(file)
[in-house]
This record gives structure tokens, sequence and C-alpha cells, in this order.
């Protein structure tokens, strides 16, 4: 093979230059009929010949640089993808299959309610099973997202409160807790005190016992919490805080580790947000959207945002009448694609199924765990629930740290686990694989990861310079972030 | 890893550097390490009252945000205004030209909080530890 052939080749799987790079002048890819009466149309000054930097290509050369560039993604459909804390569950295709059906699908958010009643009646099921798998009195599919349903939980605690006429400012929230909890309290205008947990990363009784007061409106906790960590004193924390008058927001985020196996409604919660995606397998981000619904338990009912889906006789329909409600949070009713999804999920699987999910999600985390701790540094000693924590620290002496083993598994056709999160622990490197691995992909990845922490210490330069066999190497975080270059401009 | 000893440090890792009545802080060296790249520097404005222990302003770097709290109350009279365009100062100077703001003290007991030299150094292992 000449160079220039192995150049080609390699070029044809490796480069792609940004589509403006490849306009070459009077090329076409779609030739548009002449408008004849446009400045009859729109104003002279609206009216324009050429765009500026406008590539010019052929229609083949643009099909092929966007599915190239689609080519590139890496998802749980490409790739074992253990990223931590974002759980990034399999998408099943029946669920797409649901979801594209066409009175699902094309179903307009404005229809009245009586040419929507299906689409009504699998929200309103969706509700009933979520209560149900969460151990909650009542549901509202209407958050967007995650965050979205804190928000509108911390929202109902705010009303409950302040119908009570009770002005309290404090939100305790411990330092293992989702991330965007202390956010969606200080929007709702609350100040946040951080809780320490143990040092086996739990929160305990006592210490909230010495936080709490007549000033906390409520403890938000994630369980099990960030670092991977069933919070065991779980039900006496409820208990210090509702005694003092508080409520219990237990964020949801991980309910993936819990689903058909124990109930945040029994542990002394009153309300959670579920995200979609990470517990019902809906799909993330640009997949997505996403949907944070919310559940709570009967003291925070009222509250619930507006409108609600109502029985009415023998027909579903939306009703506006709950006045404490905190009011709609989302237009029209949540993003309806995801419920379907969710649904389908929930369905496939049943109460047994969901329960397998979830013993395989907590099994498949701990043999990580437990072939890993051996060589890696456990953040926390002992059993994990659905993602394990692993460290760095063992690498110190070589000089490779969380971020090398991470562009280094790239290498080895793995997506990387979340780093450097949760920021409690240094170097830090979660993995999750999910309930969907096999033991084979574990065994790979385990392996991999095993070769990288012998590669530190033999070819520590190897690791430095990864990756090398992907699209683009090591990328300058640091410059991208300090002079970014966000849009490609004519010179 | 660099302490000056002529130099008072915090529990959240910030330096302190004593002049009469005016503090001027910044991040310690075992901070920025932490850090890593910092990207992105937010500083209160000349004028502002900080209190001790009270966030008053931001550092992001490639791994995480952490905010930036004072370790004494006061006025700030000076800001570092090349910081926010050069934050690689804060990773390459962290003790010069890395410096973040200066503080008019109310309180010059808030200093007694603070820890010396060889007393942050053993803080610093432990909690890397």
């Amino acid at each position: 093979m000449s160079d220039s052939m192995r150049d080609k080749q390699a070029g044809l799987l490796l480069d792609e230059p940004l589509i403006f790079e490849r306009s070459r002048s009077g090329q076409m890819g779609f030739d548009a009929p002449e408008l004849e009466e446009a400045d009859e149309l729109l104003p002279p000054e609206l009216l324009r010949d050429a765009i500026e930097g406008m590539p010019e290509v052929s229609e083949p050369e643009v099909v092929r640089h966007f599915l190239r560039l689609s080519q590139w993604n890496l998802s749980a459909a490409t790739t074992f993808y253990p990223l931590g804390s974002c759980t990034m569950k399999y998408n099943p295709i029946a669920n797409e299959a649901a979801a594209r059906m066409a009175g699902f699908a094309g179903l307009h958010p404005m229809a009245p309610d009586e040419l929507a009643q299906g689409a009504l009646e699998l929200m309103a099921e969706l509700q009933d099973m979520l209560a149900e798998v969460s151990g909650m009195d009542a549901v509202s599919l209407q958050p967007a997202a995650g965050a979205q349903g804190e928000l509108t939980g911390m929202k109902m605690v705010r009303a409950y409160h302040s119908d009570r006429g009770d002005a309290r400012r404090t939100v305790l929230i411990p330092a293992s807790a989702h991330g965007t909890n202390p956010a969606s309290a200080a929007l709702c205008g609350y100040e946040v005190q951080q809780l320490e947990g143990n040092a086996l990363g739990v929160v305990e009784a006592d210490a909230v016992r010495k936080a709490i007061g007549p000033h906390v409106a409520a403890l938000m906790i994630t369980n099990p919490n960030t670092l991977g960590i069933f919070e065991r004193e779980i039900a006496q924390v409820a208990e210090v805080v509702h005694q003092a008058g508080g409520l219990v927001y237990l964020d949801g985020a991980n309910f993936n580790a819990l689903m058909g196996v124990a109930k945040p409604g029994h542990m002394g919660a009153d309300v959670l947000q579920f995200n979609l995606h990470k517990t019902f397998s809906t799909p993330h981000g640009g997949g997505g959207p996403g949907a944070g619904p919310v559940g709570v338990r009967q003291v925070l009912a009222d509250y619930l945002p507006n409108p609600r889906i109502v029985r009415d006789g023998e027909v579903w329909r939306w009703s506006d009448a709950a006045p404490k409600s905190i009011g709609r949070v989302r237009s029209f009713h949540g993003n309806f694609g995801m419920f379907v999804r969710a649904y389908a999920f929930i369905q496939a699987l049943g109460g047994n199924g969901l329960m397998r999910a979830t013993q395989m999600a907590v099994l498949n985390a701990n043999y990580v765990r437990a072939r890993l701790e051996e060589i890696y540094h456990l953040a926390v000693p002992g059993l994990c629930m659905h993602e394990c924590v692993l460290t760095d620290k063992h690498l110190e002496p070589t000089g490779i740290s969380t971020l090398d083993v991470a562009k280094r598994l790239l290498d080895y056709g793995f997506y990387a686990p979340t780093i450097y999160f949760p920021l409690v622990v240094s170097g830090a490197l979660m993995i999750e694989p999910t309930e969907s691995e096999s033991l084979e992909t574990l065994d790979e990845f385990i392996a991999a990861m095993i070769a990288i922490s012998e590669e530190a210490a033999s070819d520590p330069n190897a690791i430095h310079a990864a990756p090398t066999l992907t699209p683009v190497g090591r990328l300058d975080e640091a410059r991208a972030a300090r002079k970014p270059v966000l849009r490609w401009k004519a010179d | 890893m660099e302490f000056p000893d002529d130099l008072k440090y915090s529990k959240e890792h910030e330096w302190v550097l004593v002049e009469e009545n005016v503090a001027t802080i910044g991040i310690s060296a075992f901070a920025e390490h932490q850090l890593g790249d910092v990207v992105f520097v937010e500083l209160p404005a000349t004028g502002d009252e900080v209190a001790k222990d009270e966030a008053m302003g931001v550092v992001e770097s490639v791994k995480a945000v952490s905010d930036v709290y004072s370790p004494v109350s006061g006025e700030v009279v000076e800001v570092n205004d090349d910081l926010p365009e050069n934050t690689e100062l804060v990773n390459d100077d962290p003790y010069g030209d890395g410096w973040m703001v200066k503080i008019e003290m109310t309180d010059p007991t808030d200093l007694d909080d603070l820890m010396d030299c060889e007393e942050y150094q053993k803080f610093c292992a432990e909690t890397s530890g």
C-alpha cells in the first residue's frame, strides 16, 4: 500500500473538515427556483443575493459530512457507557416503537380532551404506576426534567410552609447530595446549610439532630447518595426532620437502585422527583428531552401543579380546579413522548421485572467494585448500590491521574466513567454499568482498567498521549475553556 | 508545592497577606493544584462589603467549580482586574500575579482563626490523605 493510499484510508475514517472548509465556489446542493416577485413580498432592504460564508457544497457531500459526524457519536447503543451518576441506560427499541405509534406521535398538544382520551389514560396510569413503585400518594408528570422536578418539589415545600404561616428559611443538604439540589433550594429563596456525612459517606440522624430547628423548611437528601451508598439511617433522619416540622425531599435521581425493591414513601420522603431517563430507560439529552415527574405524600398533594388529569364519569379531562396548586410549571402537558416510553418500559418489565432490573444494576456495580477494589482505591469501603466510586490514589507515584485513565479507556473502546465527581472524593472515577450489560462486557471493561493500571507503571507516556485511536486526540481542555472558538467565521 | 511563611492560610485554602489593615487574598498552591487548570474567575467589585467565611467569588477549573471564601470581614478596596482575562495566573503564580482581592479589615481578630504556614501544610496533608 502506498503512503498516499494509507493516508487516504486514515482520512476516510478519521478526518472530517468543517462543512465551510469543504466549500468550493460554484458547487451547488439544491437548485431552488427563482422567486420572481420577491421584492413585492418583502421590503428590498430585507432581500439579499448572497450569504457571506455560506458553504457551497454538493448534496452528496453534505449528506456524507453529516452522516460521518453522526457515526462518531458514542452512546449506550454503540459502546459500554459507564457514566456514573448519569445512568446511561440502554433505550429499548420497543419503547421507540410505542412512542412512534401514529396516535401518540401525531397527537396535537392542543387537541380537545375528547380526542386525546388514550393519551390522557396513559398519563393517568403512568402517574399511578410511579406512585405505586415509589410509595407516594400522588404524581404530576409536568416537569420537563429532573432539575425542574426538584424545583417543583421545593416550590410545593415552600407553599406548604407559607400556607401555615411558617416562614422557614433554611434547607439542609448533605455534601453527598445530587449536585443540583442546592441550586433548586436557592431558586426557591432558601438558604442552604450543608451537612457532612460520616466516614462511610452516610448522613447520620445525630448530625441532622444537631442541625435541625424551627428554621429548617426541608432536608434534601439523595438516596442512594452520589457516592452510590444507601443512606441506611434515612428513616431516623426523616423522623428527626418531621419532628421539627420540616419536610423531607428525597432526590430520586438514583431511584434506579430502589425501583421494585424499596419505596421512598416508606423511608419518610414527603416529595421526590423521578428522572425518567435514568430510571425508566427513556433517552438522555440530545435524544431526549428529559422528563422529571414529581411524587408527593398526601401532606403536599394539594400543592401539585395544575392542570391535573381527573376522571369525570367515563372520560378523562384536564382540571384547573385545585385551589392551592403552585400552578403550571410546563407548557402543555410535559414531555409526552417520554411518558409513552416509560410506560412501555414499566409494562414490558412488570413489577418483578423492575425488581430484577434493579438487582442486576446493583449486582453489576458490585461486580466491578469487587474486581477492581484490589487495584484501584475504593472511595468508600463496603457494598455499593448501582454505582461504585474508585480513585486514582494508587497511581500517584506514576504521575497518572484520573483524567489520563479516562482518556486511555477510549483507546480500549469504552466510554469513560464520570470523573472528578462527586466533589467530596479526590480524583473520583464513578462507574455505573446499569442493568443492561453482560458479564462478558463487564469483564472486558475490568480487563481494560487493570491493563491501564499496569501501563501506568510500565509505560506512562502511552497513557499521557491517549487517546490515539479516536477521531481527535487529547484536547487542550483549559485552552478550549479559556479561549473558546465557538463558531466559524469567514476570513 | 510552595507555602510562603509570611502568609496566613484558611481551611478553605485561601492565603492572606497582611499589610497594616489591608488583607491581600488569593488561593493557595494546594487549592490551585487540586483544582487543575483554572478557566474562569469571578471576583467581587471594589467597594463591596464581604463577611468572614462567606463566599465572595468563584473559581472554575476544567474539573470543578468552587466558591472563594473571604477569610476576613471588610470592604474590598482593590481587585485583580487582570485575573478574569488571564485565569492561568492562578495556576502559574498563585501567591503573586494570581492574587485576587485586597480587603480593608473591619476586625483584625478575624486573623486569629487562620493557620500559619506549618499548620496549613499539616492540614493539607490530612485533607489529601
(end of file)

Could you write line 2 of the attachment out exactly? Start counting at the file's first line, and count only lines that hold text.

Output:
This record gives structure tokens, sequence and C-alpha cells, in this order.